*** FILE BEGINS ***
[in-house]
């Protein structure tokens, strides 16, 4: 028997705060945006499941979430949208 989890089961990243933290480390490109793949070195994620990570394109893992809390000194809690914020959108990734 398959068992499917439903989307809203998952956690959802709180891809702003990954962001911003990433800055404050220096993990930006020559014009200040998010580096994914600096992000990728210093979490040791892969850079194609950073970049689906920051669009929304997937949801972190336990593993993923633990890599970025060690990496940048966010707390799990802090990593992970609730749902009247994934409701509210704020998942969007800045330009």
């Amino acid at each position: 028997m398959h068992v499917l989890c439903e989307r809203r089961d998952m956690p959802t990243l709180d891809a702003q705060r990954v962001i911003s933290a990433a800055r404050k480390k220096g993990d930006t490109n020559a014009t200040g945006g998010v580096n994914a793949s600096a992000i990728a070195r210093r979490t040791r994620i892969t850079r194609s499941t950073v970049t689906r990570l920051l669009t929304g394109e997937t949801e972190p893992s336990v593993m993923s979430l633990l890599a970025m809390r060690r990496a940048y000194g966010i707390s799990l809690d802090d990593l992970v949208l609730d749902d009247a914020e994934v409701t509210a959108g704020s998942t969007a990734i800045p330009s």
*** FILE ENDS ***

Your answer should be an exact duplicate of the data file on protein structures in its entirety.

[in-house]
């Protein structure tokens, strides 16, 4: 028997705060945006499941979430949208 989890089961990243933290480390490109793949070195994620990570394109893992809390000194809690914020959108990734 398959068992499917439903989307809203998952956690959802709180891809702003990954962001911003990433800055404050220096993990930006020559014009200040998010580096994914600096992000990728210093979490040791892969850079194609950073970049689906920051669009929304997937949801972190336990593993993923633990890599970025060690990496940048966010707390799990802090990593992970609730749902009247994934409701509210704020998942969007800045330009």
């Amino acid at each position: 028997m398959h068992v499917l989890c439903e989307r809203r089961d998952m956690p959802t990243l709180d891809a702003q705060r990954v962001i911003s933290a990433a800055r404050k480390k220096g993990d930006t490109n020559a014009t200040g945006g998010v580096n994914a793949s600096a992000i990728a070195r210093r979490t040791r994620i892969t850079r194609s499941t950073v970049t689906r990570l920051l669009t929304g394109e997937t949801e972190p893992s336990v593993m993923s979430l633990l890599a970025m809390r060690r990496a940048y000194g966010i707390s799990l809690d802090d990593l992970v949208l609730d749902d009247a914020e994934v409701t509210a959108g704020s998942t969007a990734i800045p330009s």